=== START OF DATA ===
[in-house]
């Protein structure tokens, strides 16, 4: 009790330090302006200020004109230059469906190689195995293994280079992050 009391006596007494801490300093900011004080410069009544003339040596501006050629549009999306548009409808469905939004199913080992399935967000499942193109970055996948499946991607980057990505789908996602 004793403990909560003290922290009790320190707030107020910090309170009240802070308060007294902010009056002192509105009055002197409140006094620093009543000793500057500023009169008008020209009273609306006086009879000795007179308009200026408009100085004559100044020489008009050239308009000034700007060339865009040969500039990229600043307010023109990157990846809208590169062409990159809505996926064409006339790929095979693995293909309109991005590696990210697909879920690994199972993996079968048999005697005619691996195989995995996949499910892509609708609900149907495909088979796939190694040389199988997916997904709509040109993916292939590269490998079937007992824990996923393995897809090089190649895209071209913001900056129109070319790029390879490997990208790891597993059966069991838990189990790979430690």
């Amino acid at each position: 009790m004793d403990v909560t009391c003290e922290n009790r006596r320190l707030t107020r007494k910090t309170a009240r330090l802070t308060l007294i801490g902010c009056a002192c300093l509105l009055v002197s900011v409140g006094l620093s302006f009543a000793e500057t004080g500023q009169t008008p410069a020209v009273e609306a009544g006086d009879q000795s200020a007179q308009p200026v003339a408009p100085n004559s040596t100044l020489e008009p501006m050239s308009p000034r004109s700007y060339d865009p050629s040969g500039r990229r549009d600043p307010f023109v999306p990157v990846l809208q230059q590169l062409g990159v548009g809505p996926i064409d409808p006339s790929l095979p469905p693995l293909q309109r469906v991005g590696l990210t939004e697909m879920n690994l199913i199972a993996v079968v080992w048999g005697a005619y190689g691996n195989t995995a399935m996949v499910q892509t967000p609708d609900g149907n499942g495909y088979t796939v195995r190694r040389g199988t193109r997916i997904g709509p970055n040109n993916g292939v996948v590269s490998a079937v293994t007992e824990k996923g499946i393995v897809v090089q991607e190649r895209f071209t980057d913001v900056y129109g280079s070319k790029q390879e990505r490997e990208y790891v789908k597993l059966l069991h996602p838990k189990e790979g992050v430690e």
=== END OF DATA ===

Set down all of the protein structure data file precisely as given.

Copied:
[in-house]
């Protein structure tokens, strides 16, 4: 009790330090302006200020004109230059469906190689195995293994280079992050 009391006596007494801490300093900011004080410069009544003339040596501006050629549009999306548009409808469905939004199913080992399935967000499942193109970055996948499946991607980057990505789908996602 004793403990909560003290922290009790320190707030107020910090309170009240802070308060007294902010009056002192509105009055002197409140006094620093009543000793500057500023009169008008020209009273609306006086009879000795007179308009200026408009100085004559100044020489008009050239308009000034700007060339865009040969500039990229600043307010023109990157990846809208590169062409990159809505996926064409006339790929095979693995293909309109991005590696990210697909879920690994199972993996079968048999005697005619691996195989995995996949499910892509609708609900149907495909088979796939190694040389199988997916997904709509040109993916292939590269490998079937007992824990996923393995897809090089190649895209071209913001900056129109070319790029390879490997990208790891597993059966069991838990189990790979430690």
């Amino acid at each position: 009790m004793d403990v909560t009391c003290e922290n009790r006596r320190l707030t107020r007494k910090t309170a009240r330090l802070t308060l007294i801490g902010c009056a002192c300093l509105l009055v002197s900011v409140g006094l620093s302006f009543a000793e500057t004080g500023q009169t008008p410069a020209v009273e609306a009544g006086d009879q000795s200020a007179q308009p200026v003339a408009p100085n004559s040596t100044l020489e008009p501006m050239s308009p000034r004109s700007y060339d865009p050629s040969g500039r990229r549009d600043p307010f023109v999306p990157v990846l809208q230059q590169l062409g990159v548009g809505p996926i064409d409808p006339s790929l095979p469905p693995l293909q309109r469906v991005g590696l990210t939004e697909m879920n690994l199913i199972a993996v079968v080992w048999g005697a005619y190689g691996n195989t995995a399935m996949v499910q892509t967000p609708d609900g149907n499942g495909y088979t796939v195995r190694r040389g199988t193109r997916i997904g709509p970055n040109n993916g292939v996948v590269s490998a079937v293994t007992e824990k996923g499946i393995v897809v090089q991607e190649r895209f071209t980057d913001v900056y129109g280079s070319k790029q390879e990505r490997e990208y790891v789908k597993l059966l069991h996602p838990k189990e790979g992050v430690e």